Where Should the Covid-Conscious Dine? It’s All About Risk.
Readers want to know where they can feel safe, but the answer is different for everyone.
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By Nikita Richardson
“Do restaurants even care about Covid-conscious diners anymore?” A version of this question has appeared in the Where to Eat inbox on a regular basis since I started writing this newsletter nearly a year ago. And to be honest, I didn’t quite feel comfortable making risk assessments for anyone other than myself.
“Risk tolerance is essentially how much risk do you think is too risky for you, and that’s notoriously subjective,” Dien Ho, a professor of philosophy and health care ethics at the Massachusetts College of Pharmacy and Health Sciences, told me. “What is risky for one person is completely pedestrian for the next.”
So, he said, ask these three questions when assessing how reasonable it is for you to dine out: How vulnerable am I? How risky is it for me to dine out? And how am I going to affect other people, including family, friends and acquaintances, if I decide to?
“There’s no magic formula,” Dr. Ho said.
Many New Yorkers are clearly ready to carry on as before. There’s been a voracious enthusiasm for going out to eat, for feeling “normal.” But since Mayor Eric Adams’s decision to lift the vaccine mandate for indoor dining in March 2022, there’s no guarantee that your fellow diners are vaccinated. And as city regulators and residents work to close many outdoor dining structures, some restaurants have given up on maintaining or offering them.
So what should the Covid-conscious and the immunocompromised do?
To start, assess current Covid rates. The Times has a case tracker with the latest trends, as well as tips on how to read Covid data. But because those statistics are based on reported cases, the single best way to monitor the situation, Dr. Ho advised, is to check data on the prevalence of Covid in wastewater. The Centers for Disease Control maintain a National Wastewater Surveillance System website, and the New York State Wastewater Surveillance Network regularly updates its database, which is usually about two weeks behind but easier to navigate than the C.D.C. site. Detection levels in New York City in late January indicated generally high levels of Covid citywide, though that’s the case in almost every major city in the state.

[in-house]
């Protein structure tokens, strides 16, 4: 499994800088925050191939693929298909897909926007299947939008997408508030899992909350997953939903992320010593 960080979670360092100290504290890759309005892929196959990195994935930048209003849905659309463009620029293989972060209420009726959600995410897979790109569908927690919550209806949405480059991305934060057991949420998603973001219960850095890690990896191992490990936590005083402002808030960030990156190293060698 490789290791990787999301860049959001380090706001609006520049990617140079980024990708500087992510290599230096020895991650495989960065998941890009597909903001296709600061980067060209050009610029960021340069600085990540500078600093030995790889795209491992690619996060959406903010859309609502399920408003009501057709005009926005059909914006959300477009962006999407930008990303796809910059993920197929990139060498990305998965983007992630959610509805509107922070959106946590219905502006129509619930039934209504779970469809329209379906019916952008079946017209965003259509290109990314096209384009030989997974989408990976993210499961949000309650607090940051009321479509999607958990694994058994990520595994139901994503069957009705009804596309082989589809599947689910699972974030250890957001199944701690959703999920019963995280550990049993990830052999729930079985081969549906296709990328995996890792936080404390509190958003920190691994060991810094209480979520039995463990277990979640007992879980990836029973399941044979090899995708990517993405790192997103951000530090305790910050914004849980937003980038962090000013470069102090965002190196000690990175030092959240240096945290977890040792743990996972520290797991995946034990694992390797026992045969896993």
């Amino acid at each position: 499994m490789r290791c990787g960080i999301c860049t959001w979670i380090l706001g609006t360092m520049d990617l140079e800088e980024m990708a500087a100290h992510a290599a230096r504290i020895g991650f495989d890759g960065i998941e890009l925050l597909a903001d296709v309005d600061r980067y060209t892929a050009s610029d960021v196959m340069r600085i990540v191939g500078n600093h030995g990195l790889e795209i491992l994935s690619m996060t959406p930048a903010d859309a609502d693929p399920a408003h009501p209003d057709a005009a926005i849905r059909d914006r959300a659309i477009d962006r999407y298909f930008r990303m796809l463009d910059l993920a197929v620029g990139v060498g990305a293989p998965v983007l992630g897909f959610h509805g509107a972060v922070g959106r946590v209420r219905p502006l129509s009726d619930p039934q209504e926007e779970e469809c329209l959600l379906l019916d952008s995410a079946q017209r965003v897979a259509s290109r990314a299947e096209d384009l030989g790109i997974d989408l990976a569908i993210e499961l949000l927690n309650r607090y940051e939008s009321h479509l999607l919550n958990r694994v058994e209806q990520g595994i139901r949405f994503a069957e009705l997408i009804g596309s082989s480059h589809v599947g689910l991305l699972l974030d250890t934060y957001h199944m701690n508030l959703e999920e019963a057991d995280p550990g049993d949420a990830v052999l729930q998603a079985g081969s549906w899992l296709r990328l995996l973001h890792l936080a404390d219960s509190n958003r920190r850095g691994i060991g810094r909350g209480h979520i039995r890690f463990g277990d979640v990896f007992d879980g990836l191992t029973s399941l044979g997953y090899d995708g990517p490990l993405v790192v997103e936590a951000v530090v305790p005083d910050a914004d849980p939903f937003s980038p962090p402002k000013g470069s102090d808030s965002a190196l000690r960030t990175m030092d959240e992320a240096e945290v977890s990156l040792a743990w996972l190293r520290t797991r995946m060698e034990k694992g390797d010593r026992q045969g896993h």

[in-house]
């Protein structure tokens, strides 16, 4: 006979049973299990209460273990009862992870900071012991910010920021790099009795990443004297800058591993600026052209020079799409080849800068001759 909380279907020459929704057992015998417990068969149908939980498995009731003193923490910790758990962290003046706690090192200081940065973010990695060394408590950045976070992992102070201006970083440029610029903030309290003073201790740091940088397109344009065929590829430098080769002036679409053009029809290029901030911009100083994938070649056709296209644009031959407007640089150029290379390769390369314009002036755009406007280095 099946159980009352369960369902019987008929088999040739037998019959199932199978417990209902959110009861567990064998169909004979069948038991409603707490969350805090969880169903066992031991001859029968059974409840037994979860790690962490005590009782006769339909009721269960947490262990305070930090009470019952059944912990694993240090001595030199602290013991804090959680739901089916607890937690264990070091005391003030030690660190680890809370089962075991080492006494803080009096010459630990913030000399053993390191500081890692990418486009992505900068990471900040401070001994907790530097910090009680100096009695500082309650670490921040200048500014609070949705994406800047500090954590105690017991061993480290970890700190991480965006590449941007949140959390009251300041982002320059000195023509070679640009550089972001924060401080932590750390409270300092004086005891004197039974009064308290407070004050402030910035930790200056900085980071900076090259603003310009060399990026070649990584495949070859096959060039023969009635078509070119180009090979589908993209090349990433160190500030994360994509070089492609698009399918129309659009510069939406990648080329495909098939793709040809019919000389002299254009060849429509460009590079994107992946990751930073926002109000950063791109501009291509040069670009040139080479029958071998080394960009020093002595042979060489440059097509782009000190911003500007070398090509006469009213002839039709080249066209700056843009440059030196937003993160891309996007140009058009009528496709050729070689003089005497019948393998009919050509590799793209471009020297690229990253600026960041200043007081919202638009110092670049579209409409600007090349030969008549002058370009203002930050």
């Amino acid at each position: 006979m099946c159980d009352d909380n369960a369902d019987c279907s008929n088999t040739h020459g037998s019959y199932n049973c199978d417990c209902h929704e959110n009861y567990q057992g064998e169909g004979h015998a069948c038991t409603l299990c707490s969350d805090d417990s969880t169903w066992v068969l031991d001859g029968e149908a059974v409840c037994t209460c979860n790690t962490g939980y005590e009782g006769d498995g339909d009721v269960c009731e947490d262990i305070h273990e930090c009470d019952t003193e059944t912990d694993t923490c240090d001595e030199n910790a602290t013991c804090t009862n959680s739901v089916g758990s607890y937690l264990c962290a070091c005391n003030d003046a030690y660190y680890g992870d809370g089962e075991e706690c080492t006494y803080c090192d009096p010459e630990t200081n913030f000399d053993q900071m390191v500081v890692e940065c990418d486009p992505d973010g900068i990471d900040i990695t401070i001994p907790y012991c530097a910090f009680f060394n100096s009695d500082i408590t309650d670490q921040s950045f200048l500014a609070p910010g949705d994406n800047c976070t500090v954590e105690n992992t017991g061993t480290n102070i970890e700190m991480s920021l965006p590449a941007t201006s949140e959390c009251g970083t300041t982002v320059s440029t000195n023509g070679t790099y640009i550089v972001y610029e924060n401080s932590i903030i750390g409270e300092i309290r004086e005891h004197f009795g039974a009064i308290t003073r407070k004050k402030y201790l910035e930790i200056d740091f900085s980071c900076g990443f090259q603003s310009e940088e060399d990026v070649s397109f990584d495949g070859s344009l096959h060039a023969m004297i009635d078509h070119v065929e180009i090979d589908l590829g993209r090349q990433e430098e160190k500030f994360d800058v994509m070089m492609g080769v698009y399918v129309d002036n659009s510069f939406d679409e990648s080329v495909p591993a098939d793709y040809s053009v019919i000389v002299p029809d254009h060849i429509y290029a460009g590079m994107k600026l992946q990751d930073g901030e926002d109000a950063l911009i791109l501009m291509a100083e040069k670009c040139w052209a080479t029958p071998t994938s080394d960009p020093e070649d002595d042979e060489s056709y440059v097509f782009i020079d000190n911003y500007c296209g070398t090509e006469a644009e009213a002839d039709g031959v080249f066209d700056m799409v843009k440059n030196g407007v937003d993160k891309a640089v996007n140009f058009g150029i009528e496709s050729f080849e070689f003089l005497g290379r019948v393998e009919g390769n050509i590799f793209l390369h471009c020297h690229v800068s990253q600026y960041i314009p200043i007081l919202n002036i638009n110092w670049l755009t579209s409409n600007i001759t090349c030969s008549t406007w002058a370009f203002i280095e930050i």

While we’re no longer at the peak of the pandemic, and treatment options are more robust and effective, the threat of long Covid and new mutations of the virus remain. On top of that, roughly 85 percent of New York City residents had not received a bivalent booster shot as of Feb. 2, according to the New York City health department. “We’re nowhere near close to this thing being over,” Dr. Ho said.
Knowing that zero risk is nearly impossible to achieve, here are some best practices for those determined to dine out. For one, Dr. Ho recommended sticking to big, airy restaurants. Insa in Gowanus, Brooklyn, or Isabelle’s Osteria near Union Square are a much safer bet than cozy, I-can-hear-everyone’s-conversation spots.
“You might choose a night that is less popular, less crowded in order to lower your risk,” he said. That would typically be a Monday or Tuesday, or before 6 p.m. most nights of the week.
Still too much risk? Head outside. I spent this week reaching out to (good) restaurants to confirm that their outdoor areas were heated, well-ventilated and, in some cases, built for private parties. There’s Quality Bistro (French, Midtown Manhattan), Wayla (Thai, Lower East Side), Bottino (Italian, Chelsea), Oso (Mexican, Harlem), Rule of Thirds (Japanese, Greenpoint), Motel Morris (new American, Chelsea), Barboncino (Italian, Crown Heights) and Old John’s Luncheonette (old American, Lincoln Square) just to name a few. Don’t be afraid to call or email ahead and confirm, and there are folks at The Infatuation and Eater who have worked tirelessly to compile even more wide-ranging lists. (To be extra safe, consider having everyone in your party get tested before you meet up.)
I know there will never be a perfect answer from me, or from anyone for that matter. How and if you choose to dine is a deeply personal choice. But if you’re Covid-conscious and feel alone, you have not been forgotten. Not by me and certainly not by the restaurant world. Going out just takes more research now — a nice walk around your neighborhood is a great place to start — and I hope this dispatch has been of some help to you or someone you care about.
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